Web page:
Among strong titles at many stores were two Bill O'Reilly titles, Killing Lincoln and Killing Kennedy. Duck's "sold the pants off" Wonder by R.J. Palacio, among other titles. Among Bank Square Book's bestsellers were "Lincoln books," The Barefoot Contessa Foolproof by Ina Garten, the latest Wimpy Kid book by Jeff Kinney and The Art of Hearing Heartbeats by Jan-Philipp Sendker; Bank Square kept running out of Proof of Heaven by Eben Alexander III, M.D.
Common Good's bestsellers included new titles by "a few consistent authors": Louise Erdrich (The Round House), Mary Oliver (A Thousand Mornings), Barbara Kingsolver (Flight Behavior) and Hilary Mantel (Bring Up the Bodies). The season kicked off with "a great event" featuring Andrew Solomon and "from there it was very steady until the last week, when things took off," Martin Schmutterer said. "The last two weekends were insane."
Popular titles at Elliott Bay were "an incredible array," said Rick Simonson, who was "surprised by the sheer number of food and cookbooks that sold." Graphic novels were also a very strong category at the store.
Mystery Lovers' bestsellers included local, non-mystery titles Good Night Pittsburgh by Adam Gamble and Mark Jasper, The Food Lovers Guide to Pittsburgh by eatphg.com bloggers, and several sports books whose authors appeared at the store and signed stock: Chuck Finder (The Steelers Encyclopedia) and David Shribman (50 Great Moments in Pittsburgh Sports).
Most stores reported no problems keeping titles in stock, though WORD and Common Good had trouble meeting demand for Building Stories by Chris Ware.
One disappointment mentioned by several booksellers was a title that sold solidly, but below very high expectations: The Casual Vacancy by J.R. Rowling.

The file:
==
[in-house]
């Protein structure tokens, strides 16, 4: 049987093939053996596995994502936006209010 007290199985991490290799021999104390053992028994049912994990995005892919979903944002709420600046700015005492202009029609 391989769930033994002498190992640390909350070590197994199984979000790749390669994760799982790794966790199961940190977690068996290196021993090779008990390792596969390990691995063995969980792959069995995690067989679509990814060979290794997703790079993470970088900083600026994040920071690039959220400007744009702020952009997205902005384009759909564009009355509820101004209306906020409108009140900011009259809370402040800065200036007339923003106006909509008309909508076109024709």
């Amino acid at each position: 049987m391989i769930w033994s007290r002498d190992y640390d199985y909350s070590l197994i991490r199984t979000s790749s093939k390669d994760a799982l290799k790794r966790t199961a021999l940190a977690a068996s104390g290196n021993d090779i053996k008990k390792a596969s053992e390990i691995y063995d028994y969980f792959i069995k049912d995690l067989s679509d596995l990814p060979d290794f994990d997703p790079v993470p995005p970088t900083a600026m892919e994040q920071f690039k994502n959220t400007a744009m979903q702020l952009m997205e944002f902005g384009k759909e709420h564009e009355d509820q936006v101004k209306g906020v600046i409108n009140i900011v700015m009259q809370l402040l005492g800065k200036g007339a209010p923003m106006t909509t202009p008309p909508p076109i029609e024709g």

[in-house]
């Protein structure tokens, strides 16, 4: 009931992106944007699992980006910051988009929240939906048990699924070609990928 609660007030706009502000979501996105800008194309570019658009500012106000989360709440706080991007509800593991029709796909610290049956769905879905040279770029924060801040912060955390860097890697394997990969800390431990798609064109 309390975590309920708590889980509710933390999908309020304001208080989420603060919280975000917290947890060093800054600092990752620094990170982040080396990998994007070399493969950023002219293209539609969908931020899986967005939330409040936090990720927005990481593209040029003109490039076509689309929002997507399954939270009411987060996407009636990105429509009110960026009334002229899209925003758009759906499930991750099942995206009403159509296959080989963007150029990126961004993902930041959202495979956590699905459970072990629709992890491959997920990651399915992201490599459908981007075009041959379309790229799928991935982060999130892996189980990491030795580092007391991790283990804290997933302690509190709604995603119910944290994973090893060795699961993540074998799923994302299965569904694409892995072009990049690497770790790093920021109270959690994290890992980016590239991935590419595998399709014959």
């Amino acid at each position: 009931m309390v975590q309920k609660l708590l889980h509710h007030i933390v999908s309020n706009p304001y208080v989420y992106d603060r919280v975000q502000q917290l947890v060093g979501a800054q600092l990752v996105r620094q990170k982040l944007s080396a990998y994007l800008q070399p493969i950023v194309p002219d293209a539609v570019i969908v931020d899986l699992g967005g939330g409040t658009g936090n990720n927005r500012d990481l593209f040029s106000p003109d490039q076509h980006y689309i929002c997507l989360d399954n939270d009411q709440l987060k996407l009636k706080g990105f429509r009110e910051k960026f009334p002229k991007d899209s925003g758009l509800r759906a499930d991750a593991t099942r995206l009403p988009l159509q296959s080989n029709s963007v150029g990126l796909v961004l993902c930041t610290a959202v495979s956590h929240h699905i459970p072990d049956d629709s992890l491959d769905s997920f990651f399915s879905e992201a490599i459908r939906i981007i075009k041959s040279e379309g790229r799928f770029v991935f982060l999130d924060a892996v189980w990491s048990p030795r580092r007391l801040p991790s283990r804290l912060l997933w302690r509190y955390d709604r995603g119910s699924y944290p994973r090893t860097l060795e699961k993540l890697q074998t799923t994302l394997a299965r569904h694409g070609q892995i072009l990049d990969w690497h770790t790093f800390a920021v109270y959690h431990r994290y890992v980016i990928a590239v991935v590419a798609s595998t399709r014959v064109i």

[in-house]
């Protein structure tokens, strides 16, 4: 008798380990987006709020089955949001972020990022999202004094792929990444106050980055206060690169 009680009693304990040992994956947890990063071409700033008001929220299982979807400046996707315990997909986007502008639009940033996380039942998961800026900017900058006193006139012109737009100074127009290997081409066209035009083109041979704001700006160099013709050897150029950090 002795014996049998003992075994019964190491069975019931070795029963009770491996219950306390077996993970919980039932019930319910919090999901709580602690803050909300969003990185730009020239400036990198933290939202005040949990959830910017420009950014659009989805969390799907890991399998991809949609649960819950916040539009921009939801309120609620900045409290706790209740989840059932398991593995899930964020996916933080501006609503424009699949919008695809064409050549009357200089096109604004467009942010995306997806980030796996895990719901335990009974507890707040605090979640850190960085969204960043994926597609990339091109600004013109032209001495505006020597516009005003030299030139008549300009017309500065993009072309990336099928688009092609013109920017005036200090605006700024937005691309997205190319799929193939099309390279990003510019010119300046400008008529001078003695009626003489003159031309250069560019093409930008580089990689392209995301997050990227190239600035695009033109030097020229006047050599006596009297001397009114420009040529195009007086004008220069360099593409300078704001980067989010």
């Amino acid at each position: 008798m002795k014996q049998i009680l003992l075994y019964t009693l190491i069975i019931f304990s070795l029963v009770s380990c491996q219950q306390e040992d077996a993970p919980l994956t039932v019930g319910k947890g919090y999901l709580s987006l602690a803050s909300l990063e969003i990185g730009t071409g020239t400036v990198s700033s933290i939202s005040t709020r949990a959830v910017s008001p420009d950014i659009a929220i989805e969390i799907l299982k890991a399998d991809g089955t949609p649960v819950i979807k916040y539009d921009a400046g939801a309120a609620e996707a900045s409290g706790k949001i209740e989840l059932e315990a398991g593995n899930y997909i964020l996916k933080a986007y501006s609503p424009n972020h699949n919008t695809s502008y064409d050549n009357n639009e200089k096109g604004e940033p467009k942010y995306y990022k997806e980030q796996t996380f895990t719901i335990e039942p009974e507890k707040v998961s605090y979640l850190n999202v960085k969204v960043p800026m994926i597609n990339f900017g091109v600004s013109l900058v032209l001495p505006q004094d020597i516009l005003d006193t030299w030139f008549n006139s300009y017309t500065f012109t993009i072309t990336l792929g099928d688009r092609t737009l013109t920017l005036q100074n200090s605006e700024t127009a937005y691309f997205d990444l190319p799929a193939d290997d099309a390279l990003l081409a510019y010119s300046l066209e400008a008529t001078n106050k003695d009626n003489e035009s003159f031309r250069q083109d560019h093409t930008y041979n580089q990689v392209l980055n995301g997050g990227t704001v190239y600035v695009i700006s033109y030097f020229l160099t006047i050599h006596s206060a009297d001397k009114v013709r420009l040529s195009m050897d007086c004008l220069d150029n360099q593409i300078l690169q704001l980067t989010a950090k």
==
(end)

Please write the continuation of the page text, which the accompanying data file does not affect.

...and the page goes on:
All stores characterized customers as happy and cheerful and more comfortable spending money than in recent years. At Bank Square Books, customers "walked around the store with stacks of books in their arms, saying, 'Thank God you're back,' " Annie Philbrick said. WORD's Onorati thought "people may be feeling a bit stronger financially." At Duck's, "people were spending again"--especially the many tourists who tend to be impulsive--and they are "starting to realize that maybe they shouldn't buy everything from Amazon and want to shop local," Jamie Layton said.
ABA's Oren Teicher noted, too, that the Shop Local/Local First movement "hit new highs this year. Small business Saturday kicked off the holiday selling season and was a resounding success" and the ABA's Thanks for Shopping Indie promotion worked well and will be "a model for future promotional efforts with publishers."
Elliott Bay's Simonson said that "people were ecstatic about the election," which, in the state of Washington, included the passage of laws legalizing gay marriage and marijuana usage. The store hosted a gay marriage ceremony soon after the election, which "kind of fed the season. There was a feeling of good will, a family atmosphere." Simonson added: "We're also dog friendly."
At Mystery Lovers, "so many customers came in," drawn by displays and promotions, Stephens said, and being able to help many of them find the perfect book was the highlight of her season. "One woman arrived half an hour before closing. We took the time to show her everything, and she ended up spending $500. That only happens at an indie."